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US NPD August 2021

Luckily, Microsoft's goal isn't to turn everyone into Game Pass subscriber:

"It's not like I've got a crystal ball and I can tell somebody what GamePass is going to look like in five years. What I can say is that our motivation is not to turn everybody into a subscriber. We think it's an option for people. We're not pulling our games out of retail. In fact, we've expanded. We put them on Steam. We have some games in the [Epic Games Store]. We are out there to give more options to go buy our games. We obviously support free-to-play games, which don't have a big role today in Game Pass."

Source: Phil Spencer: "Our motivation is not to turn everybody into a subscriber" | GamesIndustry.biz

Also, Phil Spencer:

"I don’t need to sell any specific version of the console in order for us to reach our business goals. The business isn’t how many consoles you sell ... I think it’s easy from the outside to judge the health of our business around how many consoles any company sells. In the end, how many subscribers you have to something like Game Pass, how many games people are buying, those are much better metrics on the health of the business."

That's what I meant by half-assing it. Everyone (including MS) often says that MS doesn't care about hardware and only wants you to subscribe to Gamepass -- does not matter where you are. At the same time, they also say "we don't want everybody to turn into a subscriber." What is the primary business goal then?
  • Increase Gamepass subscribers? (then lock everything behind that subscription paywall, just like Netflix)
  • Increase hardware sales? (then don't release games on PC and abandon xCloud and become a walled garden like Apple and Nintendo)
  • Increase software sales? (then abandon hardware, stop being a competitor to Nintendo and PS, become a first-party publisher like EA and Ubisoft, and start putting your software everywhere)
I honestly do not understand what their business strategy is.
 
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StreetsofBeige

Gold Member
Absolutely agreed. I have been saying this for so long. MS is spending so much time, money, and effort on Gamepass (rightfully so if they want it to succeed) but at the same time half-assing it by putting their games on retail and Steam.

If they truly believe in Gamepass (subscription model) and have the capacity to fund it for a few years while bearing losses, they need to lock everything behind Gamepass exclusively. No retail sales, no Steam sales, nothing. People say Gamepass is the "Netflix of gaming", but Netflix does not release DVDs for their Originals. You want to watch a Netflix original? You subscribed to Netflix. There is no other way.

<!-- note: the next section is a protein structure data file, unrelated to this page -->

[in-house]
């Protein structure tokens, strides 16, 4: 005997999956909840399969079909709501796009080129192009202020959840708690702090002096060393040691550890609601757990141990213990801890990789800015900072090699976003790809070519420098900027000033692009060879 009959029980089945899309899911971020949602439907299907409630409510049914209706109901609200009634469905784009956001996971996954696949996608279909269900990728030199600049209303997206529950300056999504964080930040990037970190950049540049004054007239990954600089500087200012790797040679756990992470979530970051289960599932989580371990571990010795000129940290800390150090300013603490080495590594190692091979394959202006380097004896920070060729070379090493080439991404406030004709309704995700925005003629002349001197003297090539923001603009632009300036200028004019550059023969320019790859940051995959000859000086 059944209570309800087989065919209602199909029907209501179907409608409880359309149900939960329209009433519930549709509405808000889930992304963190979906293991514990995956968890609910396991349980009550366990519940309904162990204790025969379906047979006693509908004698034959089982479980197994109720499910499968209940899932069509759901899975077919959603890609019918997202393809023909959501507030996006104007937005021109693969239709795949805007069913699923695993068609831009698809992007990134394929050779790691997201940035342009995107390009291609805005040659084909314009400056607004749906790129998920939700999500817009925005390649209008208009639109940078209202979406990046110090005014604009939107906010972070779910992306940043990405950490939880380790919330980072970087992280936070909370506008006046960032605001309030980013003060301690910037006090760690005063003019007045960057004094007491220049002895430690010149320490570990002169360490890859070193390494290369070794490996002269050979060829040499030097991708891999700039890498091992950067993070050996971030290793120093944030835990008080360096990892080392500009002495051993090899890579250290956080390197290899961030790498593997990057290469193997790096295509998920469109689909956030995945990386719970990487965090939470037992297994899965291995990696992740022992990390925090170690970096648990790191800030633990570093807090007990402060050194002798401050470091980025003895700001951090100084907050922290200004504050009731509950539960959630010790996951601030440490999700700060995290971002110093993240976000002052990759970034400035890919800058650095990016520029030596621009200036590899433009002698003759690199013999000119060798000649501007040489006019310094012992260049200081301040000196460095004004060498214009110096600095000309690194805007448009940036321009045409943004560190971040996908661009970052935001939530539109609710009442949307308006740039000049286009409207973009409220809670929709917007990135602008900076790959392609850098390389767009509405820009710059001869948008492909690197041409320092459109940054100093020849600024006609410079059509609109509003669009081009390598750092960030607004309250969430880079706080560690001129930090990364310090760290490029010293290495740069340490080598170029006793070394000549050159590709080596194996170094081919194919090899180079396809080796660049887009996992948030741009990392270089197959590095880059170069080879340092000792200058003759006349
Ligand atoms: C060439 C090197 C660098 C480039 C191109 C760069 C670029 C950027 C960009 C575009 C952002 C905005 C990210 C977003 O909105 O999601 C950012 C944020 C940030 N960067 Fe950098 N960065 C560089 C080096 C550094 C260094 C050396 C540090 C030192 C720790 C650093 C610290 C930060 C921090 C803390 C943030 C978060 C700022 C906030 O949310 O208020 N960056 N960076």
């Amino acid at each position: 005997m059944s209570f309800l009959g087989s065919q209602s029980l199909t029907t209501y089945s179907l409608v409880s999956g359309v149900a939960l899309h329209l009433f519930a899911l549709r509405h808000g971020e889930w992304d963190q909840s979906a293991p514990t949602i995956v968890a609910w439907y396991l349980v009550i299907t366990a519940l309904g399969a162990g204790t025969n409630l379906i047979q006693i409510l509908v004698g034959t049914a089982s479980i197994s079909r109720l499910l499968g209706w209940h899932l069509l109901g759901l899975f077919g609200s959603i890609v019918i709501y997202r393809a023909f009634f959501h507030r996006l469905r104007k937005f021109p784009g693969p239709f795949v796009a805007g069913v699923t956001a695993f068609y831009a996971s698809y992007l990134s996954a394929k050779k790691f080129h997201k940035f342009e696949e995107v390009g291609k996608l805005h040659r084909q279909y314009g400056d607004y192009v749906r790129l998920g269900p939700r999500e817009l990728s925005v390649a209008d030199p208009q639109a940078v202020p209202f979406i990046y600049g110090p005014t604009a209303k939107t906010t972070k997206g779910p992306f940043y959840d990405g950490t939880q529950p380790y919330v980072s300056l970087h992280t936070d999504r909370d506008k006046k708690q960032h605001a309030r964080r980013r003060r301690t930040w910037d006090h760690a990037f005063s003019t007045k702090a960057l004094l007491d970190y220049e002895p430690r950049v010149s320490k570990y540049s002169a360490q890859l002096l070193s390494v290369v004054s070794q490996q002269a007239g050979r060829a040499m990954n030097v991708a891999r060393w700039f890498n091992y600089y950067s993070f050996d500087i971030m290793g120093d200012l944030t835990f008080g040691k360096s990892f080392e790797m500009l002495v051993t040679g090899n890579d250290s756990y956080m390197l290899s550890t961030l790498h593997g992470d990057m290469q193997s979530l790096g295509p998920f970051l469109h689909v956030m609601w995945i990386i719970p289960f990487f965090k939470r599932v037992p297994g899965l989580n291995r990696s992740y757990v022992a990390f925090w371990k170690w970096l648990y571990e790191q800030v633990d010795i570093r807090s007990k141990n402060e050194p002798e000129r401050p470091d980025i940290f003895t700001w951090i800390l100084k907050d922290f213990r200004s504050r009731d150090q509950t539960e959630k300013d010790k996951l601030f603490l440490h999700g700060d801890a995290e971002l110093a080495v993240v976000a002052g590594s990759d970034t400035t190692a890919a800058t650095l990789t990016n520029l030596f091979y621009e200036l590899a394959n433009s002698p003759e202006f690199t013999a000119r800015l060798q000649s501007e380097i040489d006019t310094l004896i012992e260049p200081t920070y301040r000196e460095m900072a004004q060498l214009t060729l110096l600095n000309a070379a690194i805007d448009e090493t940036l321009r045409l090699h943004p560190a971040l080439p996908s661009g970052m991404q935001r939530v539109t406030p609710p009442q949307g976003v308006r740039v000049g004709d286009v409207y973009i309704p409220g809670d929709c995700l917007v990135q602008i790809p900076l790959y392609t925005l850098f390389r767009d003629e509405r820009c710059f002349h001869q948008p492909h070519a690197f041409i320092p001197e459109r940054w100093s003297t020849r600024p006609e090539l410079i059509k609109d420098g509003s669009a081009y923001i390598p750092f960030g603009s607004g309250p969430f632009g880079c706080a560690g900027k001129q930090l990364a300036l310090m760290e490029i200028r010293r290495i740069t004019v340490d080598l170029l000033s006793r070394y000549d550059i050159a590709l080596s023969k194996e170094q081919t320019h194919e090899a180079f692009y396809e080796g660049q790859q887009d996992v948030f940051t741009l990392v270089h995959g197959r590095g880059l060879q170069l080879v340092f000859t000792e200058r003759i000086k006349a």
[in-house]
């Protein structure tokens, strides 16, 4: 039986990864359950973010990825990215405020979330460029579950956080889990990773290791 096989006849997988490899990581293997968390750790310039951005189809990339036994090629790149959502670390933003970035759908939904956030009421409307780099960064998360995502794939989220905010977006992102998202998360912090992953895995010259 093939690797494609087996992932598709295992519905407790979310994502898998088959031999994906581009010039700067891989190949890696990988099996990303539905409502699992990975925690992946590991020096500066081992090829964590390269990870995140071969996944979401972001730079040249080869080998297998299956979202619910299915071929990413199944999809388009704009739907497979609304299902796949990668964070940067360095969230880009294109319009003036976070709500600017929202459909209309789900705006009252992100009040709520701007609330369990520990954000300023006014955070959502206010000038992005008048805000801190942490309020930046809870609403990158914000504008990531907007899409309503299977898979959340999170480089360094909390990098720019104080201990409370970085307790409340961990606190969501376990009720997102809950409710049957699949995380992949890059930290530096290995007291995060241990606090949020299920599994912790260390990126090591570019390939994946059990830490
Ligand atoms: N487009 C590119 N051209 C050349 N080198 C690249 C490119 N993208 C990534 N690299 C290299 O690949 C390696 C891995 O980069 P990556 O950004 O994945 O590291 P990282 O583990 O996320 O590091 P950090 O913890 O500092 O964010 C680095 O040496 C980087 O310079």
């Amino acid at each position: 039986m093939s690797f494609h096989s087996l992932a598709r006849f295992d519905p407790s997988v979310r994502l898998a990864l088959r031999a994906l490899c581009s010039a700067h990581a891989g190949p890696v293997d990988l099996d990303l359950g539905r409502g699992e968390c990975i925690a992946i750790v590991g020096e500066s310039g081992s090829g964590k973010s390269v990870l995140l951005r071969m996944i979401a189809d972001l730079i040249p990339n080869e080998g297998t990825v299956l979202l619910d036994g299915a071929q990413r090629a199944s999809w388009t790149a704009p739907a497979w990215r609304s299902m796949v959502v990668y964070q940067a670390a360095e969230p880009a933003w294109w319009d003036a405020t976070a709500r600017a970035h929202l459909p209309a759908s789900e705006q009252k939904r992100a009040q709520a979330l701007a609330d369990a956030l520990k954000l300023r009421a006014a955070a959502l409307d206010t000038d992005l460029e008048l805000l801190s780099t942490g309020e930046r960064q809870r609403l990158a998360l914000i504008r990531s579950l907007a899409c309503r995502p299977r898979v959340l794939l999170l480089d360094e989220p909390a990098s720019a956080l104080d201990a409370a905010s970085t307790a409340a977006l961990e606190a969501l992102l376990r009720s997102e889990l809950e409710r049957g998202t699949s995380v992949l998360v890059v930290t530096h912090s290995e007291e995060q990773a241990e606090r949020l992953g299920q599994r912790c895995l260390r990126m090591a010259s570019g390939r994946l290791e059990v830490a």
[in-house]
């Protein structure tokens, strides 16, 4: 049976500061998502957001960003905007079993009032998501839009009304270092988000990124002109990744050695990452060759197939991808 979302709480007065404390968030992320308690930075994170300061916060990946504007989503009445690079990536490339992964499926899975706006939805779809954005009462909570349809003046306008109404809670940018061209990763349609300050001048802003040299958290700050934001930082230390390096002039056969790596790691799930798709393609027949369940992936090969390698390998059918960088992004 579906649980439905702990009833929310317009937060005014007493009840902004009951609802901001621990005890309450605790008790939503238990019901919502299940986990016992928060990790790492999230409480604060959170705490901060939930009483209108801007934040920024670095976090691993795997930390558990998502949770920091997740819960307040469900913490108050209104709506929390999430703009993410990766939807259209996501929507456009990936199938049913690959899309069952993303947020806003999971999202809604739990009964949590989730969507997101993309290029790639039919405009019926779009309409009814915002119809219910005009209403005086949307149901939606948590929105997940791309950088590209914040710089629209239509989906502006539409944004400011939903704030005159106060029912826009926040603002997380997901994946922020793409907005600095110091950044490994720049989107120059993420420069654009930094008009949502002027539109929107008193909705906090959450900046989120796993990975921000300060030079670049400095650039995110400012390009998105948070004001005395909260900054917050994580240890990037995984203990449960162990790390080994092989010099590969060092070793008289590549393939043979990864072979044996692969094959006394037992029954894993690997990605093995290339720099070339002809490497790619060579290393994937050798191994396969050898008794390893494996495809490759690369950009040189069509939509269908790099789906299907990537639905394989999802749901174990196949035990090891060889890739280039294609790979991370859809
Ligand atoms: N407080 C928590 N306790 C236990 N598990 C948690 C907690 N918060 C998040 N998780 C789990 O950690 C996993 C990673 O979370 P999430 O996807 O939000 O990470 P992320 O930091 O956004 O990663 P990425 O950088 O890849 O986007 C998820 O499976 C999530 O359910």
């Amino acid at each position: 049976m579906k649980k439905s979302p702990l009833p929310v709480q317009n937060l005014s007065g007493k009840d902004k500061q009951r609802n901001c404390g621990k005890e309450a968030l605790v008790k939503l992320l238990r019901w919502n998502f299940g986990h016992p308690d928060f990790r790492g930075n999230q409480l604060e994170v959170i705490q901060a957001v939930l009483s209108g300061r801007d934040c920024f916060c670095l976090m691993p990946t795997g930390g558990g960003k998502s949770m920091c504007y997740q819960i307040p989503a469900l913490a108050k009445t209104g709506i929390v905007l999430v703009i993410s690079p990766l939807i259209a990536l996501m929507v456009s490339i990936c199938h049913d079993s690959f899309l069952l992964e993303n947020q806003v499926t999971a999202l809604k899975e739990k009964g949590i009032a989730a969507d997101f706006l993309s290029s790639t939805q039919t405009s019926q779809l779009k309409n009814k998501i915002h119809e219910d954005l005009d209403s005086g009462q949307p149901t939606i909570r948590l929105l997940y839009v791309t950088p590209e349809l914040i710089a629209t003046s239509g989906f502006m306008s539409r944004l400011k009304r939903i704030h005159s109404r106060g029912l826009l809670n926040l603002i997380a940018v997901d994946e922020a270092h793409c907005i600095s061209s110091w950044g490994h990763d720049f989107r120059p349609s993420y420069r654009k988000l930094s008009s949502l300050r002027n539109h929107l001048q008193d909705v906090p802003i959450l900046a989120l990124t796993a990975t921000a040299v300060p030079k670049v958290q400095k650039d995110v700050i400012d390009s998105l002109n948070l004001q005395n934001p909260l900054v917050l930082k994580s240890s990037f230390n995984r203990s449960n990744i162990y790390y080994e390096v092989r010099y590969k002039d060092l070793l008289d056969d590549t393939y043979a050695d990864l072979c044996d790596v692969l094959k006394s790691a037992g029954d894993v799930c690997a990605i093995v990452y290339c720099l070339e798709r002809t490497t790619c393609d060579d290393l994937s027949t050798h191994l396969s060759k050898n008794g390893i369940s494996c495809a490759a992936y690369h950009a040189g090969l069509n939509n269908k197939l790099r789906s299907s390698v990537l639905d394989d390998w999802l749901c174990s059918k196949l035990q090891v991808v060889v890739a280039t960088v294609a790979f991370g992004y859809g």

Let's be clear though. Do I want MS to do this? No. Restricting ways gamers can access and play games is not consumer-friendly. But I'm talking specifically from a strategic and business POV.
Because not everyone wants to do a sub plan. And not everyone is even hooked up to the net to stream/download games.

Why does Sony put first party games on PS Now, allow PS Now on PC, and now release games on PC? Because expanding the ways to get revenue caters to different people.

Why is the A&E show Intervention on Netflix? Why is it on Amazon Prime to buy episodes outright? Sounds counter intuitive to getting people to have A&E channel in their cable plan or getting them to watch it on their own A&E site. But they realized having it in different places leads to more money and viewers.

Disc sales, digital sales, GP sub option all cater to different people. Why lock it down to one service? So Xbox usage goes down walling off gamers to GP?

If you dont want MS to do this, MS isn't doing it right anyway. So why are you hypothesizing an odd strategy of games distribution?
 

MrFunSocks

Banned
Why did people think that Psychonauts would chart? The original absolutely bombed. It pretty much sank the publishing company. Not to mention that it was a PS2/Xbox game released right before the PS3 and 360 released, and hasn't been seen since.

It's the *perfect* game pass game. Anyone expecting it to light the charts up is either delusional or just pretending so they can wage war.
 

YukiOnna

Member
Also, Phil Spencer:



That's what I meant by half-assing it. Everyone (including MS) often says that MS doesn't care about hardware and only wants you to subscribe to Gamepass -- does not matter where you are. At the same time, they also say "we don't want everybody to turn into a subscriber." What is the primary business goal then?